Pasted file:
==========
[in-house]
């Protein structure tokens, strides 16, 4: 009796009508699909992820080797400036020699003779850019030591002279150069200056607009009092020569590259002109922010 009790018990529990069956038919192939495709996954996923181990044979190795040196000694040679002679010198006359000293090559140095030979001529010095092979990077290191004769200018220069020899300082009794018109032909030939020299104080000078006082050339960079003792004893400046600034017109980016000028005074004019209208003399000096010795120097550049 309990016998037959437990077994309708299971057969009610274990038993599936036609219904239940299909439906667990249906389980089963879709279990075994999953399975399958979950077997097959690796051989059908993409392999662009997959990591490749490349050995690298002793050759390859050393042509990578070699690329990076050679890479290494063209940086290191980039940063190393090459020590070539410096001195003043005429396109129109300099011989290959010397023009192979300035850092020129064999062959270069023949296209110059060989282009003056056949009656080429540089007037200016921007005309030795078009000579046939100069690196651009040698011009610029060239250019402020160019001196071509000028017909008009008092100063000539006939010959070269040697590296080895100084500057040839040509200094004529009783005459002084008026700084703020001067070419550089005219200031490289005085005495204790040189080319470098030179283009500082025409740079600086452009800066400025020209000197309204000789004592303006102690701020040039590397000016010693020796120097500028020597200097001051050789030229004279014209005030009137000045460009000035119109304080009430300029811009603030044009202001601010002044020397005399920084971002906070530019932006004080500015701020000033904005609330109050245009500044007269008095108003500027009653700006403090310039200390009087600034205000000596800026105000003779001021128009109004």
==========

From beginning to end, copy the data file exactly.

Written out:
[in-house]
């Protein structure tokens, strides 16, 4: 009796009508699909992820080797400036020699003779850019030591002279150069200056607009009092020569590259002109922010 009790018990529990069956038919192939495709996954996923181990044979190795040196000694040679002679010198006359000293090559140095030979001529010095092979990077290191004769200018220069020899300082009794018109032909030939020299104080000078006082050339960079003792004893400046600034017109980016000028005074004019209208003399000096010795120097550049 309990016998037959437990077994309708299971057969009610274990038993599936036609219904239940299909439906667990249906389980089963879709279990075994999953399975399958979950077997097959690796051989059908993409392999662009997959990591490749490349050995690298002793050759390859050393042509990578070699690329990076050679890479290494063209940086290191980039940063190393090459020590070539410096001195003043005429396109129109300099011989290959010397023009192979300035850092020129064999062959270069023949296209110059060989282009003056056949009656080429540089007037200016921007005309030795078009000579046939100069690196651009040698011009610029060239250019402020160019001196071509000028017909008009008092100063000539006939010959070269040697590296080895100084500057040839040509200094004529009783005459002084008026700084703020001067070419550089005219200031490289005085005495204790040189080319470098030179283009500082025409740079600086452009800066400025020209000197309204000789004592303006102690701020040039590397000016010693020796120097500028020597200097001051050789030229004279014209005030009137000045460009000035119109304080009430300029811009603030044009202001601010002044020397005399920084971002906070530019932006004080500015701020000033904005609330109050245009500044007269008095108003500027009653700006403090310039200390009087600034205000000596800026105000003779001021128009109004």